LAL 102 University of Missouri Does Culture Make It Right Paper

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REQUIREMENTS: 3 pages minimum, double-spaced

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A rhetorically effective title

DESCRIPTION: Whenever a term is contested, a definition argument is at work. We see

definition arguments all around us, whether we realize it or not. Debates what sports should

be included at the Olympics or what sports should count for varsity letters in high school

are definitional questions. If a parent has ever said of your music, “That’s not music, that’s

just noise,” they’re making a definitional claim. They have criteria in mind for what they

consider music (e.g. it’s melodious, it features certain instruments or a certain kind of

singing) and they’re applying those criteria to what you’re listening to.

Some of our most contentious debates rest of definitional questions. The debate over

whether or not marijuana should be legalized or remain a Schedule I drug rests, in fact, on

a definitional question: does marijuana fit the criteria for being included among Schedule

I drugs? The abortion debate essentially comes down to a definitional question—how do

we define life? (Just as a reminder: you cannot write about abortion).

That second example argument points to how sometimes the definitional question is not

over whether or not a contested case belongs in a category, but rather over the category,

itself. “What is art?” and “What do we mean by family?” (is it just blood relations, or

something more?) are both examples of categories that are often contested in some way.

Some terms, in fact, are just so nebulous that they invite discussion: What do mean by

justice? What do we mean by freedom? Still other terms are contested vis-à-vis other terms,

like what where we draw the law between interrogation and torture, or between an

adolescent and an adult.

Any argument that focuses on contested terms is almost certainly a definitional argument.

ASSESSMENT: For this first essay I want to see everyone write an effective introduction,

unified and coherent body paragraphs with strong, focused topic sentences and

transitions (both within and between paragraphs), and a conclusion in support of an

effective thesis that makes a definitional claim. Body paragraphs each will typically focus

on providing evidence that supports and develops a reason (typically given in the body

paragraph’s topic sentence) that in turn supports the central claim made in the thesis.

The essay overall should be developed using rhetorical methods of development that we

have discussed: descriptive details, illustrative examples, comparison and contrast with

focusing on similar terms, the history and usage of a word when appropriate, the use or

function of the word when appropriate, etc.

–See reverse side–

Prompt #1: A Contested category. Some terms involve entire categories that are contested: What

do we mean by sports, for example, or what do we mean by art. For contested categories a good

strategy to use is the criteria-match structure, where you develop criteria for the category that you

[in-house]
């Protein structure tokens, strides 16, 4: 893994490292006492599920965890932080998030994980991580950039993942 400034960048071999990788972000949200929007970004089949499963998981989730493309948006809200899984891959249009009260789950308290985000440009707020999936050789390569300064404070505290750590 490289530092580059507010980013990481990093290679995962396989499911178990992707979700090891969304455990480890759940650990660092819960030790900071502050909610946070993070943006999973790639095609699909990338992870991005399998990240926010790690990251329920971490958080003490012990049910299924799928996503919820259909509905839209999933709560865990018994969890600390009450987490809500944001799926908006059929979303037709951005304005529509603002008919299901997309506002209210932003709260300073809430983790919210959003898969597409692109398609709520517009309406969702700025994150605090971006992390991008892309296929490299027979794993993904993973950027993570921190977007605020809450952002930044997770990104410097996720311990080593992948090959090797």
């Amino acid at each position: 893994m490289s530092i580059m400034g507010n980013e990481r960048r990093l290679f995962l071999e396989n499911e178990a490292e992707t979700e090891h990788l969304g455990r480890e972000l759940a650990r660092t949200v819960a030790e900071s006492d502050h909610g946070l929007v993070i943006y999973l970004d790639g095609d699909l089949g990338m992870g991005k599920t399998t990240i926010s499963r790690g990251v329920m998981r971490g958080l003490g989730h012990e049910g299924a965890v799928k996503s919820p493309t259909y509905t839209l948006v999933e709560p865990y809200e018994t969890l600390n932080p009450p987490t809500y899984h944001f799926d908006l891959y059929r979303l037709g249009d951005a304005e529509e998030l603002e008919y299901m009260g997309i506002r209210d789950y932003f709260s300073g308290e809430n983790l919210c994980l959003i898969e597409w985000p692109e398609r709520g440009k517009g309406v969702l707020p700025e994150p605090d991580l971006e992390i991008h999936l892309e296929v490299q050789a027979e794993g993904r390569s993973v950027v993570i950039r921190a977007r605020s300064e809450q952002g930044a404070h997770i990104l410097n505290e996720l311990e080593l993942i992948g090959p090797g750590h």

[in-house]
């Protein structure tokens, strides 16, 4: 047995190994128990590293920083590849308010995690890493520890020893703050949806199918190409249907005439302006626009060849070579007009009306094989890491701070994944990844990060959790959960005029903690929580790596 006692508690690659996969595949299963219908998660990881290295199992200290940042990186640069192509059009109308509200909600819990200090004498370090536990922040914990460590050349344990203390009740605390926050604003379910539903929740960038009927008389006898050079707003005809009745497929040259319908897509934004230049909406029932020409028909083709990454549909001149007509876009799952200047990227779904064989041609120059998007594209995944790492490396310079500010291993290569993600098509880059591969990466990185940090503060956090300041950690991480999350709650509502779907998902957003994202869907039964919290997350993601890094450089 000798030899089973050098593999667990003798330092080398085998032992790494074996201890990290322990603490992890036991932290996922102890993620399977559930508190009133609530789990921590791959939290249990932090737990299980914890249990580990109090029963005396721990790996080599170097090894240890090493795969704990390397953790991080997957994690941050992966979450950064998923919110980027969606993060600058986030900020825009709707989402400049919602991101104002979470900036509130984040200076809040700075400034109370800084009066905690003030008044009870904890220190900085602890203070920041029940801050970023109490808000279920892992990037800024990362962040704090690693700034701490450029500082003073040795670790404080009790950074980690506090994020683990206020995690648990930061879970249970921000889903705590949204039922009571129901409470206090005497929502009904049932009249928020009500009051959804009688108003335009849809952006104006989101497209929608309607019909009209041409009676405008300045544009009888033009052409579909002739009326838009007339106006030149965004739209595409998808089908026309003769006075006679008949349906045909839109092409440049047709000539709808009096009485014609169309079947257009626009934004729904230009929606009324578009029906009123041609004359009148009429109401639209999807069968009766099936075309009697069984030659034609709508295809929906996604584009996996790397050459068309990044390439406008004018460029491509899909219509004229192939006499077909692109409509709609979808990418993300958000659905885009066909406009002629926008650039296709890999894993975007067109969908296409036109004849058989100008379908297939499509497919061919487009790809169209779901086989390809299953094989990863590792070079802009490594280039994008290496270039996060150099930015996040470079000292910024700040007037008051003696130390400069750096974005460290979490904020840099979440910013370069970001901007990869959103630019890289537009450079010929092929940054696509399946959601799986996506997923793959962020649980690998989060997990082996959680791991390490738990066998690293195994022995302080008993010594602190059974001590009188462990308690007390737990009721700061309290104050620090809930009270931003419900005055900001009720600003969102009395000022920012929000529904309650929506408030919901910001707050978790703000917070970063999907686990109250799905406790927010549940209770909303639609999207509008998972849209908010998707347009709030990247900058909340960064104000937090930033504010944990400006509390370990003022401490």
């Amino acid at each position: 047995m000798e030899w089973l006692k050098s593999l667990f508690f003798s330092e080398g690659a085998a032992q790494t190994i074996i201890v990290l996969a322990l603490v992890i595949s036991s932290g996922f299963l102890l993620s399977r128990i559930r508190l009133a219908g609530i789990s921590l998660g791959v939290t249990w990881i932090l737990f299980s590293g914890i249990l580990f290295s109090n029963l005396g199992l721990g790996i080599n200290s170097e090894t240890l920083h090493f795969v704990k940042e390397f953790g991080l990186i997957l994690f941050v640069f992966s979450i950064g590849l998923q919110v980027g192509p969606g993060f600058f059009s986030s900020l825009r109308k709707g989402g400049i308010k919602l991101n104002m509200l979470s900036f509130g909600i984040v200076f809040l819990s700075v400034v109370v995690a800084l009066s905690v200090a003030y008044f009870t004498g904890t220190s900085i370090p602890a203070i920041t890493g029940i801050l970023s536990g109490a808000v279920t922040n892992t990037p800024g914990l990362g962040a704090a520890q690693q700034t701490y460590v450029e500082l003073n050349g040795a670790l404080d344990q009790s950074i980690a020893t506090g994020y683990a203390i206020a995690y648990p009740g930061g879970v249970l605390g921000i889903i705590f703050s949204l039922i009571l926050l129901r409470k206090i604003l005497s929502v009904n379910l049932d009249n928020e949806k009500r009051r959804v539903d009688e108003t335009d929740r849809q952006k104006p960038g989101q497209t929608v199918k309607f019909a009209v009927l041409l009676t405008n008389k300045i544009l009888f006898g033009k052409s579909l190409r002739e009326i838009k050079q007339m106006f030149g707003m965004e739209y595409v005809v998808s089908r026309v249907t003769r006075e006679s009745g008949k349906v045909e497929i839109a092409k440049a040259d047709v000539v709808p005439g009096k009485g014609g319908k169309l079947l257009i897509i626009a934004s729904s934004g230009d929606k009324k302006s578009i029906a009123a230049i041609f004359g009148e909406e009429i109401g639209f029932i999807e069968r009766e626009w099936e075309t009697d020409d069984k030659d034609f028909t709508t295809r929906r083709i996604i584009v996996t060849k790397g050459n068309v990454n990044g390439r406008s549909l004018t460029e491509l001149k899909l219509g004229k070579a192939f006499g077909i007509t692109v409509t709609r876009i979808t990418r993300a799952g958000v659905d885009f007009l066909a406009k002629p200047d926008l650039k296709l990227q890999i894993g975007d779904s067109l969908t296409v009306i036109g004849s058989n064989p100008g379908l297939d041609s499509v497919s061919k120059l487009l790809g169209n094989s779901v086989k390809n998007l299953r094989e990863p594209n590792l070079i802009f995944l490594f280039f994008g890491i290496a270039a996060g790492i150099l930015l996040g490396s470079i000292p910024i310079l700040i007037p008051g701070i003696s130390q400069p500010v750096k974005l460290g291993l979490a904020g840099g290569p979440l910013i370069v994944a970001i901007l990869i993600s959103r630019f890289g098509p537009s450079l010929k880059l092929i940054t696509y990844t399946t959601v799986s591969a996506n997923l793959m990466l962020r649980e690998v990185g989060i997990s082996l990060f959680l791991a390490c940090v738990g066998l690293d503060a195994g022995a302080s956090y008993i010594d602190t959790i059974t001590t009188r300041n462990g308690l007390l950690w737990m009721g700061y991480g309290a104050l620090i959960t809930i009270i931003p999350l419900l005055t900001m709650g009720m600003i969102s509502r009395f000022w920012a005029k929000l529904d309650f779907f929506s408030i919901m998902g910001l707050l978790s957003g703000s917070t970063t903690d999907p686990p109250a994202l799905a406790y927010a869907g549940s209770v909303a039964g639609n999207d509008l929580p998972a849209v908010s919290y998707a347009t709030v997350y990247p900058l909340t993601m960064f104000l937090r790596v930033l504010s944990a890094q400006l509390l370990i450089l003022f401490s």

think others should also adopt—those criteria typically will be your supporting reasons/topic

sentences, and they will be what you need to persuade your audience to accept; the criteria

themselves, in other words, are what are being contested. You then want to support and develop

the criteria with uncontroversial examples—cases that your audience will not dispute fit in the

category and that match the criteria that you are arguing should be used.

For an example of a contested category, see the “What Do We Mean by Sports?” essay in Canvas.

Prompt #2: A Contested Case. Sometimes we feel like we have a good handle on the criteria for a

category and instead it’s just one case that we want to argue belongs or does not belong in that

category. Whether or not competitive cup stacking is a sport and whether or not graffiti is art are

two examples. For contested cases, you can also begin with criteria for the entire category—for the

competitive cup stacking example above, sports would be the category, and for graffiti, art would

be the category. The criteria here are ones that your audience should readily accept, because the

focus of the essay will be on arguing that those criteria, in fact, match the contested case.

For an example of a contested case, see the example essay on “Sexting” in Canvas.

Prompt #3: Nebulous Terms. Many terms nebulous in and of themselves. They might refer to

abstract concepts or they might be so similar to other terms that there is some debate as to how

distinguish between them. With such terms it’s often difficult to even pin down what they mean;

they might, in fact, mean very different things to different people. My idea of family, for example,

might be much less traditional than what one of you think of when you think of family. I might say

that we choose who to call family, where you might insist that any blood relation qualifies as family

whether we like it or not. When exploring a nebulous term, it can help to use Venn diagrams

(figurative or literal) and/or continuums to compare and contrast the contested term with other like

terms, or to do a deep dive into the word’s history and use.

For examples of nebulous terms, revisit “Glamour, That Certain Something” by Robin Givhan on

pp. 185-7 and “Crossing the Aegean Is ‘Traumatic.’ Your Bad Hair Day Isn’t” by Nicholas Haslam

on pp. 188-91 in our textbook.

I want the title be When Anger becomes Violence. But if you have some another idea that’s fine. 

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